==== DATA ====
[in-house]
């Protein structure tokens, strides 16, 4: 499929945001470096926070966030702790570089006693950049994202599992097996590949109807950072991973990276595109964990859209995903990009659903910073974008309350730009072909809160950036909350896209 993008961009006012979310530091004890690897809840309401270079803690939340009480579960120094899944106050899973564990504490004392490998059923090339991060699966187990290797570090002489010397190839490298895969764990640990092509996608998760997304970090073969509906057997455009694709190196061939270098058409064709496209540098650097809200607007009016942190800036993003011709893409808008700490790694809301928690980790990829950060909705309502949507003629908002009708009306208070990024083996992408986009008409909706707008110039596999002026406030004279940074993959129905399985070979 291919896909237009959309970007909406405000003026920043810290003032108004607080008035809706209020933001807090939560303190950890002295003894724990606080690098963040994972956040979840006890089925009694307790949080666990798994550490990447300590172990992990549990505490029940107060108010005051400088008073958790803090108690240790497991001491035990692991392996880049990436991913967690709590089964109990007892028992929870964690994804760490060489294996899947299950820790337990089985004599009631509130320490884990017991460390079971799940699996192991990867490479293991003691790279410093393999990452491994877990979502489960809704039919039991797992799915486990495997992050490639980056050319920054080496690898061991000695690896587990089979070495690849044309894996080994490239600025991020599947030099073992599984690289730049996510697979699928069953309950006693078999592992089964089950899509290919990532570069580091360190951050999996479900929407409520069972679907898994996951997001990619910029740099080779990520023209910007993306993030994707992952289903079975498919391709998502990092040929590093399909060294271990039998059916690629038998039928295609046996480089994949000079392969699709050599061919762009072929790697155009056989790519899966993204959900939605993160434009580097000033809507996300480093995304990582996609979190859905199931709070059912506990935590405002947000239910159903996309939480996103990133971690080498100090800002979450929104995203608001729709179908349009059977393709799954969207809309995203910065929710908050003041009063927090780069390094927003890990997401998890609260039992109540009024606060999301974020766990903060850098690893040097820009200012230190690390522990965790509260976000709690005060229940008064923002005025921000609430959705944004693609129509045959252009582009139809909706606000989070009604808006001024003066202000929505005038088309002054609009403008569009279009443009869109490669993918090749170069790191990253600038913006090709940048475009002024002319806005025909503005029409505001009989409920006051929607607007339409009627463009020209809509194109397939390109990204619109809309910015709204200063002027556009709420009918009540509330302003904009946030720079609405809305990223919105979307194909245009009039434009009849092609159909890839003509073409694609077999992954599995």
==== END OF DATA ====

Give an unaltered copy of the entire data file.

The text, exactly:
[in-house]
């Protein structure tokens, strides 16, 4: 499929945001470096926070966030702790570089006693950049994202599992097996590949109807950072991973990276595109964990859209995903990009659903910073974008309350730009072909809160950036909350896209 993008961009006012979310530091004890690897809840309401270079803690939340009480579960120094899944106050899973564990504490004392490998059923090339991060699966187990290797570090002489010397190839490298895969764990640990092509996608998760997304970090073969509906057997455009694709190196061939270098058409064709496209540098650097809200607007009016942190800036993003011709893409808008700490790694809301928690980790990829950060909705309502949507003629908002009708009306208070990024083996992408986009008409909706707008110039596999002026406030004279940074993959129905399985070979 291919896909237009959309970007909406405000003026920043810290003032108004607080008035809706209020933001807090939560303190950890002295003894724990606080690098963040994972956040979840006890089925009694307790949080666990798994550490990447300590172990992990549990505490029940107060108010005051400088008073958790803090108690240790497991001491035990692991392996880049990436991913967690709590089964109990007892028992929870964690994804760490060489294996899947299950820790337990089985004599009631509130320490884990017991460390079971799940699996192991990867490479293991003691790279410093393999990452491994877990979502489960809704039919039991797992799915486990495997992050490639980056050319920054080496690898061991000695690896587990089979070495690849044309894996080994490239600025991020599947030099073992599984690289730049996510697979699928069953309950006693078999592992089964089950899509290919990532570069580091360190951050999996479900929407409520069972679907898994996951997001990619910029740099080779990520023209910007993306993030994707992952289903079975498919391709998502990092040929590093399909060294271990039998059916690629038998039928295609046996480089994949000079392969699709050599061919762009072929790697155009056989790519899966993204959900939605993160434009580097000033809507996300480093995304990582996609979190859905199931709070059912506990935590405002947000239910159903996309939480996103990133971690080498100090800002979450929104995203608001729709179908349009059977393709799954969207809309995203910065929710908050003041009063927090780069390094927003890990997401998890609260039992109540009024606060999301974020766990903060850098690893040097820009200012230190690390522990965790509260976000709690005060229940008064923002005025921000609430959705944004693609129509045959252009582009139809909706606000989070009604808006001024003066202000929505005038088309002054609009403008569009279009443009869109490669993918090749170069790191990253600038913006090709940048475009002024002319806005025909503005029409505001009989409920006051929607607007339409009627463009020209809509194109397939390109990204619109809309910015709204200063002027556009709420009918009540509330302003904009946030720079609405809305990223919105979307194909245009009039434009009849092609159909890839003509073409694609077999992954599995």